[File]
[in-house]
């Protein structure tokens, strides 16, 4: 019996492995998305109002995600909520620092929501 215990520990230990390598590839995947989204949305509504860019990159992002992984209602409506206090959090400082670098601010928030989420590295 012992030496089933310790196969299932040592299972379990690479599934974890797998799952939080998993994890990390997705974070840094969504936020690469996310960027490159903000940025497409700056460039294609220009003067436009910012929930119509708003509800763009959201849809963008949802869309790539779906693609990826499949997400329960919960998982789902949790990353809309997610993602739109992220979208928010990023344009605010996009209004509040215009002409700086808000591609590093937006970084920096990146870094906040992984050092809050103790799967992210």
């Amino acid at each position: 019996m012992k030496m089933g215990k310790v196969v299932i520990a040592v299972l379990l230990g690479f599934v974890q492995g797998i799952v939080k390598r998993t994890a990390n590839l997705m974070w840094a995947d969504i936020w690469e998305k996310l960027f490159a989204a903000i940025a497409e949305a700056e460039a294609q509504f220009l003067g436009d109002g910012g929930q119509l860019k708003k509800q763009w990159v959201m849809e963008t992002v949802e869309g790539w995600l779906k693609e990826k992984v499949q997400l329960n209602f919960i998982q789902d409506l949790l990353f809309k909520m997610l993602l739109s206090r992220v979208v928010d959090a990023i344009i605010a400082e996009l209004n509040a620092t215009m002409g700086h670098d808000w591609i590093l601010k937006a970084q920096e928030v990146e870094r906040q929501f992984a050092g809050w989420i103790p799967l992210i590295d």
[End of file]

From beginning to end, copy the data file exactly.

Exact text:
[in-house]
């Protein structure tokens, strides 16, 4: 019996492995998305109002995600909520620092929501 215990520990230990390598590839995947989204949305509504860019990159992002992984209602409506206090959090400082670098601010928030989420590295 012992030496089933310790196969299932040592299972379990690479599934974890797998799952939080998993994890990390997705974070840094969504936020690469996310960027490159903000940025497409700056460039294609220009003067436009910012929930119509708003509800763009959201849809963008949802869309790539779906693609990826499949997400329960919960998982789902949790990353809309997610993602739109992220979208928010990023344009605010996009209004509040215009002409700086808000591609590093937006970084920096990146870094906040992984050092809050103790799967992210």
């Amino acid at each position: 019996m012992k030496m089933g215990k310790v196969v299932i520990a040592v299972l379990l230990g690479f599934v974890q492995g797998i799952v939080k390598r998993t994890a990390n590839l997705m974070w840094a995947d969504i936020w690469e998305k996310l960027f490159a989204a903000i940025a497409e949305a700056e460039a294609q509504f220009l003067g436009d109002g910012g929930q119509l860019k708003k509800q763009w990159v959201m849809e963008t992002v949802e869309g790539w995600l779906k693609e990826k992984v499949q997400l329960n209602f919960i998982q789902d409506l949790l990353f809309k909520m997610l993602l739109s206090r992220v979208v928010d959090a990023i344009i605010a400082e996009l209004n509040a620092t215009m002409g700086h670098d808000w591609i590093l601010k937006a970084q920096e928030v990146e870094r906040q929501f992984a050092g809050w989420i103790p799967l992210i590295d």